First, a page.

Michigan State University’s international footprint continues to rank among the biggest in the country. That fact is borne out again in a new report.
Data from the Institute for International Education shows MSU is one of the top ten colleges in the United States for international student exchanges. WKAR’s Mark Bashore spoke with Brett Berquist, executive director of the MSU Office for Study Abroad about the report.
BRETT BERQUIST: We’re one of four institutions that is in the top ten both for sending students overseas as well as receiving students studying here for their full degree and we’re the only school among the Big Ten to be in that category.
MARK BASHORE: How has that unfolded?
BERQUIST: Well in terms of study abroad, Michigan State has been a real leader nationally since the 1980’s. And in 1995, we set an ambitious goal to have 40% of all the undergraduate students having an international experience before they graduate. And so we’ve been working toward that goal for quite some time.
There’s been a more recent significant increase in the number of undergraduate international students here.
So I think what we’re seeing right now is a real opportunity to combine both of those agendas and to do more to help the international students who are studying here be a resource to our students that we’re sending overseas, and vice-versa.
BASHORE: And China is at the center of this landscape. Many more Chinese students are coming here and more American students are going there. Talk to us about that.
BERQUIST: Well we have seen a significant rise in the number of undergraduate students coming here from China. Michigan State has been one of the more popular universities for them. And we’ve been doing a lot things to connect those students with our students that we’re sending to China.
So for example, we’ve been pulling in Chinese students to work on pre-departure sessions for our students. Our colleagues in the Office of International Students and scholars have been working with a group of Chinese students in a project called ‘Project Explore’ to help develop programming and represent the Chinese students here on campus.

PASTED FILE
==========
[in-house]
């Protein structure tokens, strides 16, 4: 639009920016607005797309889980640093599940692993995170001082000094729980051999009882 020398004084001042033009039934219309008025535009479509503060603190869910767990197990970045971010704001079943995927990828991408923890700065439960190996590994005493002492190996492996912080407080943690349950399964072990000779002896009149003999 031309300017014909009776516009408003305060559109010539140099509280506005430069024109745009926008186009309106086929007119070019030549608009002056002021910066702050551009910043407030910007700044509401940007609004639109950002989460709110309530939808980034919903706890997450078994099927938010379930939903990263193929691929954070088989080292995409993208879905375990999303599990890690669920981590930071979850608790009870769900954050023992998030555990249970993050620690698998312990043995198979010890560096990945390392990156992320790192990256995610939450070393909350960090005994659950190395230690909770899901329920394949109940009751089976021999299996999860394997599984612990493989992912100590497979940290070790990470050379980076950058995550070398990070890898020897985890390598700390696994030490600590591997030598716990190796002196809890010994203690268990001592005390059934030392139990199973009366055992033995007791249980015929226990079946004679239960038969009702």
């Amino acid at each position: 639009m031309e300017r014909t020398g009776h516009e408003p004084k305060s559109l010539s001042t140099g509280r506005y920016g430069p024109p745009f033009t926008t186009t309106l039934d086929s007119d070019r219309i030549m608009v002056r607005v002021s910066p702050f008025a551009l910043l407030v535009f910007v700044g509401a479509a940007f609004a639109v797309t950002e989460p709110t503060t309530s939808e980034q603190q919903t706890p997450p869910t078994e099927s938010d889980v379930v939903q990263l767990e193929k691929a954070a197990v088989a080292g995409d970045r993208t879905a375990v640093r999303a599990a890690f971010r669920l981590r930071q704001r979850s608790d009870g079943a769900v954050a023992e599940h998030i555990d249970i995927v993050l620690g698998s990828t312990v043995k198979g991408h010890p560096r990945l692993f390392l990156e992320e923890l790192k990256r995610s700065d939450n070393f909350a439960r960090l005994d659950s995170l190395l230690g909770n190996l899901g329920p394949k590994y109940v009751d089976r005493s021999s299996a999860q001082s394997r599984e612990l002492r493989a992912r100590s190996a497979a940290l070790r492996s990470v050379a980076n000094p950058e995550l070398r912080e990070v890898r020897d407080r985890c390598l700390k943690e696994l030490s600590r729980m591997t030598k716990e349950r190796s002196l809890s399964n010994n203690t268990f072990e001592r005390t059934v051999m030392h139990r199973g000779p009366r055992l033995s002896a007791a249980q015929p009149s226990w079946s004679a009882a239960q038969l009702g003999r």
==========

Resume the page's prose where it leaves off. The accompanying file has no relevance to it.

BASHORE: And what subjects do the Chinese students tend to study here at MSU? What are the patterns?
BERQUIST: Well in general, we see a strong demand from this part of the world for business and engineering. So we have some very significant enrollments in both of those colleges. We also find a growing number of international students in the natural sciences, social sciences and ag and natural resources.
BASHORE: MSU has been at this long enough, I’m wondering what the long-range impacts are. What are the discernable dividends of this internationalism?
BERQUIST: Well you’re right. It has been a part of the university for a long time. MSU appointed the first dean of international studies and programs in the country in 1956.
In terms of research of long-range impacts, what we have in the field are essentially surveys of alumni, asking them the impact on their lives. And many students do report that it had a positive impact on their development, often times had a positive impact on their career choices.
Here at MSU, within the experience here within the university, what we’re able to measure is that students who participate in study abroad benefit from higher retention rates, meaning they finish their degree. They graduate with a higher GPA and they finish faster, so the ‘time-to-degree’ is shorter for students who study abroad. And that’s because we make sure that these programs are well integrated into the curriculum and often times a summer program will help a student get a leg up on their studies and to finish in a shorter time.